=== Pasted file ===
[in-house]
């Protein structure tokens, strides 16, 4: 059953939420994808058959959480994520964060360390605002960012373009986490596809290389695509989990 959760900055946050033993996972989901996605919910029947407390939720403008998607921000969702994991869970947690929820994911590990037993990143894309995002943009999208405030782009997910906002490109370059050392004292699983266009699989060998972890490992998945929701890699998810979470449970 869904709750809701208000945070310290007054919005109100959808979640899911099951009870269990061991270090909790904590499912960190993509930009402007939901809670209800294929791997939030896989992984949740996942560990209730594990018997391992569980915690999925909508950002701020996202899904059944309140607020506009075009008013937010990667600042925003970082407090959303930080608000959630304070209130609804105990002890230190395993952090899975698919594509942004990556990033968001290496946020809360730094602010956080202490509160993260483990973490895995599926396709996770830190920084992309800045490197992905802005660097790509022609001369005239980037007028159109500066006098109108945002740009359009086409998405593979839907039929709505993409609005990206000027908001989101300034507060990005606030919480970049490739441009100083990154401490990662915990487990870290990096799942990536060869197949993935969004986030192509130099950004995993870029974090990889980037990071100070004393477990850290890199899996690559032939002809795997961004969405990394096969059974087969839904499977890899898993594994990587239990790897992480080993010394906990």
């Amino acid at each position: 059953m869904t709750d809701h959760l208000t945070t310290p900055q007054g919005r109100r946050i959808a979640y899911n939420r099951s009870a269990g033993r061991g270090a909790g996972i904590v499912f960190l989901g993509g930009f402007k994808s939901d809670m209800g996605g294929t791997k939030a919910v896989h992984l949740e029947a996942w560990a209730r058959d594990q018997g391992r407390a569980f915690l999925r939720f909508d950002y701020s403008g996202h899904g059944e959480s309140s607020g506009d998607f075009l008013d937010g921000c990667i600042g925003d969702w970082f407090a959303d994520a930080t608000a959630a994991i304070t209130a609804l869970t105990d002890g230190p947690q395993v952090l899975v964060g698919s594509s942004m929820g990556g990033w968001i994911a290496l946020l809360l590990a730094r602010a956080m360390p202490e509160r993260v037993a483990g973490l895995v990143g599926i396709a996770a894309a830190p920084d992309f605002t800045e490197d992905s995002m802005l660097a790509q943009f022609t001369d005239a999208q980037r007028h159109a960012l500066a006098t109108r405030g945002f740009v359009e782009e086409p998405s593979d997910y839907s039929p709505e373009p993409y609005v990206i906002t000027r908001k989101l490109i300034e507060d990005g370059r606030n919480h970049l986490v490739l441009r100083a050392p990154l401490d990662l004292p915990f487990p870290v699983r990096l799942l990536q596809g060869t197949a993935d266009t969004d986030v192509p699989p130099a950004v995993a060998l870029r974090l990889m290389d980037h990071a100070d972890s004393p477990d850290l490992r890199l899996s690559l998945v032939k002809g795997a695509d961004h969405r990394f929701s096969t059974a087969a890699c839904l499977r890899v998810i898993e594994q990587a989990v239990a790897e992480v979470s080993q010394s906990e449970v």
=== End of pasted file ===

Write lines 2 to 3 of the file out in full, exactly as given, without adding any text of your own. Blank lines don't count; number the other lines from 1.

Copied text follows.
């Protein structure tokens, strides 16, 4: 059953939420994808058959959480994520964060360390605002960012373009986490596809290389695509989990 959760900055946050033993996972989901996605919910029947407390939720403008998607921000969702994991869970947690929820994911590990037993990143894309995002943009999208405030782009997910906002490109370059050392004292699983266009699989060998972890490992998945929701890699998810979470449970 869904709750809701208000945070310290007054919005109100959808979640899911099951009870269990061991270090909790904590499912960190993509930009402007939901809670209800294929791997939030896989992984949740996942560990209730594990018997391992569980915690999925909508950002701020996202899904059944309140607020506009075009008013937010990667600042925003970082407090959303930080608000959630304070209130609804105990002890230190395993952090899975698919594509942004990556990033968001290496946020809360730094602010956080202490509160993260483990973490895995599926396709996770830190920084992309800045490197992905802005660097790509022609001369005239980037007028159109500066006098109108945002740009359009086409998405593979839907039929709505993409609005990206000027908001989101300034507060990005606030919480970049490739441009100083990154401490990662915990487990870290990096799942990536060869197949993935969004986030192509130099950004995993870029974090990889980037990071100070004393477990850290890199899996690559032939002809795997961004969405990394096969059974087969839904499977890899898993594994990587239990790897992480080993010394906990």
């Amino acid at each position: 059953m869904t709750d809701h959760l208000t945070t310290p900055q007054g919005r109100r946050i959808a979640y899911n939420r099951s009870a269990g033993r061991g270090a909790g996972i904590v499912f960190l989901g993509g930009f402007k994808s939901d809670m209800g996605g294929t791997k939030a919910v896989h992984l949740e029947a996942w560990a209730r058959d594990q018997g391992r407390a569980f915690l999925r939720f909508d950002y701020s403008g996202h899904g059944e959480s309140s607020g506009d998607f075009l008013d937010g921000c990667i600042g925003d969702w970082f407090a959303d994520a930080t608000a959630a994991i304070t209130a609804l869970t105990d002890g230190p947690q395993v952090l899975v964060g698919s594509s942004m929820g990556g990033w968001i994911a290496l946020l809360l590990a730094r602010a956080m360390p202490e509160r993260v037993a483990g973490l895995v990143g599926i396709a996770a894309a830190p920084d992309f605002t800045e490197d992905s995002m802005l660097a790509q943009f022609t001369d005239a999208q980037r007028h159109a960012l500066a006098t109108r405030g945002f740009v359009e782009e086409p998405s593979d997910y839907s039929p709505e373009p993409y609005v990206i906002t000027r908001k989101l490109i300034e507060d990005g370059r606030n919480h970049l986490v490739l441009r100083a050392p990154l401490d990662l004292p915990f487990p870290v699983r990096l799942l990536q596809g060869t197949a993935d266009t969004d986030v192509p699989p130099a950004v995993a060998l870029r974090l990889m290389d980037h990071a100070d972890s004393p477990d850290l490992r890199l899996s690559l998945v032939k002809g795997a695509d961004h969405r990394f929701s096969t059974a087969a890699c839904l499977r890899v998810i898993e594994q990587a989990v239990a790897e992480v979470s080993q010394s906990e449970v």